Libertine: how to install desktop applications on Ubuntu Touch

Desktop apps on Ubuntu Touch with Libertine

At the beginning of this decade, Canonical told us about something very interesting that several years later still no one has achieved: the convergence of Ubuntu. Mark Shuttleworth promised us an operating system that could be used on any device, be it computer, mobile, tablet or others, but years later he realized that it was not possible and abandoned the project. At that moment, UBports took a step forward to continue with its mobile division and, well, the rest is a story whose important chapter is titled Libertine.

Because no, a tablet is not a computer. And, although there are mobile Linux projects like Plasma Mobile that are more permissive, UBports has a more conservative philosophy that reminds us a bit of Apple's iOS: they do not allow us to do everything we want to make sure that we are not going to turn our tablet into a nice paperweight, so, initially, we can only install apps from the Open Store. Initially. The operating system also includes Libertine by default, which creates application containers that are available in the official repositories.

Libertine allows us to install apps from the official repositories in containers

Libertine works similar to a virtual machine, with the main difference that we do not have to start a complete graphical environment, which saves resources. So and As it explains Miguel, in order to use this system, our device has to be compatible, that is, Libertine has to appear in System Settings. Then you have to take into account something else, and that is that most desktop applications are designed for computer screens, not for mobile phones or tablets. Still, many work without major problems.

With the above explained, we go on to detail the steps to follow to install a desktop app in Ubuntu Touch with Libertine:

  1. Let's go to System Settings.
  2. We are looking for Libertine. If it does not appear, our device is not (yet) supported, so there is no need to continue.

Libertine Options

  1. The next step is to create a container. You can create several, but keep in mind that each one will occupy a space and we could run out of storage if we create containers without control. Libertine is probably still half translated, so here we have to play "Get Started."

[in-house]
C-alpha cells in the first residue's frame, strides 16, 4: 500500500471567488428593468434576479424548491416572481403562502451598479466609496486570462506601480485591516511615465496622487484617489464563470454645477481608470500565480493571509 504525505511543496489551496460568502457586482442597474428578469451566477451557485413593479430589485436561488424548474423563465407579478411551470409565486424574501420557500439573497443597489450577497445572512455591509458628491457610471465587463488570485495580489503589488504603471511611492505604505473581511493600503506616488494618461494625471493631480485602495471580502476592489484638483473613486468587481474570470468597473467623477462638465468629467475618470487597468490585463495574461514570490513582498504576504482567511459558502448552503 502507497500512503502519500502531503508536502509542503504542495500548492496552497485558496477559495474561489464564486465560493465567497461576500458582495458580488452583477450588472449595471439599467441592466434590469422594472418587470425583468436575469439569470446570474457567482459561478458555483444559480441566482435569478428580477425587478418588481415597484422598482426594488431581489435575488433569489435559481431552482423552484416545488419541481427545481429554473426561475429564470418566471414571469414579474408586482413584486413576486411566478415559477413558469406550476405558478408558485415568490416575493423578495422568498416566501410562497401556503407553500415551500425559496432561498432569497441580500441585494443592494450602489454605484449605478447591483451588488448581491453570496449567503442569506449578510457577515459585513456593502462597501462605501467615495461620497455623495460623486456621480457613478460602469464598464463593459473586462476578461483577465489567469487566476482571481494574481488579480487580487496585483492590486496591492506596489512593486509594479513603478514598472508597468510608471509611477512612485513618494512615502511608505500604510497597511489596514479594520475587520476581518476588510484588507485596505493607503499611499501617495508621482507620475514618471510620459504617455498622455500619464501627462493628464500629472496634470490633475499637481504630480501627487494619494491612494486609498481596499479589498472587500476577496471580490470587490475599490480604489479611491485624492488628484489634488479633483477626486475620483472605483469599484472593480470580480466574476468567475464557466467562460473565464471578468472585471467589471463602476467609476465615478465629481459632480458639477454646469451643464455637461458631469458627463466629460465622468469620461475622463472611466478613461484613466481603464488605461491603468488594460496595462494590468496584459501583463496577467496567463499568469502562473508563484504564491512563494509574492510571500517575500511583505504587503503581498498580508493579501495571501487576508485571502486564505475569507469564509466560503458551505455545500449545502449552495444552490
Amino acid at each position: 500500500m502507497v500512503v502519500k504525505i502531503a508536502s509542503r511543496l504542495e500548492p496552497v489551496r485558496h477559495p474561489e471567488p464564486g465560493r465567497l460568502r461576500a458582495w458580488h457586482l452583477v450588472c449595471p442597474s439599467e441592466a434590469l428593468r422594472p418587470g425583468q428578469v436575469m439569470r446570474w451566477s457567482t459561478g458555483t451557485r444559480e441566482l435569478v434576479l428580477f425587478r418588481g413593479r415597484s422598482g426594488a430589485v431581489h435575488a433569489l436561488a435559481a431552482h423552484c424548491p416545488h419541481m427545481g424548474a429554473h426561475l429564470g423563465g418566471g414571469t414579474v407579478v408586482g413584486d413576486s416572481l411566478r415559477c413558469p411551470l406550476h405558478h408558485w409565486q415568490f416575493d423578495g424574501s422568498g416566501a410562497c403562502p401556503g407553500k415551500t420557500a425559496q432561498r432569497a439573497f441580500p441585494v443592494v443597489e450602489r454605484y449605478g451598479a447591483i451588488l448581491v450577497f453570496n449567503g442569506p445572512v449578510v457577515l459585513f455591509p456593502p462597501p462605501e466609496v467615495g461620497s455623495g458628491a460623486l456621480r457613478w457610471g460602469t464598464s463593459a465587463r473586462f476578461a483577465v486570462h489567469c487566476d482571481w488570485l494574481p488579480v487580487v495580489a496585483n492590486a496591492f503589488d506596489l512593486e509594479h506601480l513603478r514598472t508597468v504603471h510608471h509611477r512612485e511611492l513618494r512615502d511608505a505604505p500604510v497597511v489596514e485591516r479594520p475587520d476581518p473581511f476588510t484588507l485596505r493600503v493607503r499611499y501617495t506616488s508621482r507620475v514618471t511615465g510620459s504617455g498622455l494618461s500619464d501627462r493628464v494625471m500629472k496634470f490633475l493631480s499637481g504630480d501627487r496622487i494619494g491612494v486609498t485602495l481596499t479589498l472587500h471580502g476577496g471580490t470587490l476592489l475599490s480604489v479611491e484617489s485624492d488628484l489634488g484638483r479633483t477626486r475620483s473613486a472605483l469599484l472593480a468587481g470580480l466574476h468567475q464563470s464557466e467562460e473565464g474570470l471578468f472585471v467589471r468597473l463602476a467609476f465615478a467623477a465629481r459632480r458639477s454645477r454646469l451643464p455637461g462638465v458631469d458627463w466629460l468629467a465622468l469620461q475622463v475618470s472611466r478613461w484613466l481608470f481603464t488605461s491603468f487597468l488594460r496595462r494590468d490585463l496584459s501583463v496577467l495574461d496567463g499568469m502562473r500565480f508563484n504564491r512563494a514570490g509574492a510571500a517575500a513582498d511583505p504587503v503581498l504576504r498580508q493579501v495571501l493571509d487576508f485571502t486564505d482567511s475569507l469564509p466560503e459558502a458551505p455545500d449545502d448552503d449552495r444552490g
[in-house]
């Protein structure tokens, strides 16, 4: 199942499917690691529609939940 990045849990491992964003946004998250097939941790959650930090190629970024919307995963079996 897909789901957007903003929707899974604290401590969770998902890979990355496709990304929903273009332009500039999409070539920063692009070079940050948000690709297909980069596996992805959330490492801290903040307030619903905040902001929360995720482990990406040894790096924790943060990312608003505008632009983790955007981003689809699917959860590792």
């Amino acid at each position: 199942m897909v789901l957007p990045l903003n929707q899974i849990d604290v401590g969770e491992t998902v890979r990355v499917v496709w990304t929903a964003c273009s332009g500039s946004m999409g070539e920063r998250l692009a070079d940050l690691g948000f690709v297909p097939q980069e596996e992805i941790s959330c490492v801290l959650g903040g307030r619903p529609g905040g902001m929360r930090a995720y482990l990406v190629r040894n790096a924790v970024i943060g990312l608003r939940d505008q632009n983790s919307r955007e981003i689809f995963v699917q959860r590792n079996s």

2. We define the container parameters. If we don't define them, the default values ​​will be used.

Container name

  1. We wait for the container to finish creating. If we touch on the name of the container, we will see what is missing. When we see "Ready", we can continue.

Container packages

  1. With the container created, we now have to install the app / s. We entered the container by tapping on it.
  2. Click on the add button (+).
  3. Here we can search for a package, enter the name of a package or choose a DEB package. We are going to use the option "Enter package name or Debian file".

Install DEB packages

  1. When the configuration process is finished, we put "gimp", without the quotes for example.
  2. We wait and, after a while, GIMP will be installed on our device with Ubuntu Touch.

Launching the desktop apps

Once installed, to launch a desktop app we have to return to the list of applications and reload, which in most touch devices such as Ubuntu Touch is by sliding the screen down. If we click on the lower arrow, we will see both the native apps and the desktop applications that run in a container created in Libertine. We only have to touch the desired app to open it.

If we have image problems, such as scaling (DPI) that result in the wrong size of the controls, among other things, we can correct them with the Libertine Tweak Tool, an official app that we can get in the OpenStore or by clicking this link.

Ubuntu Touch still needs to improve

Although Ubuntu Touch is a good option, especially if we use it in tablets as cheap as the pinetab, still has a lot to improve. We could say that it is taking the first steps and they are still working on interesting options, such as facilitating the installation and use of software that allows the execution of Android applications in a similar way to how Libertine does. Still, at least we can use desktop applications, which is important to be able to do anything with our Ubuntu Touch.

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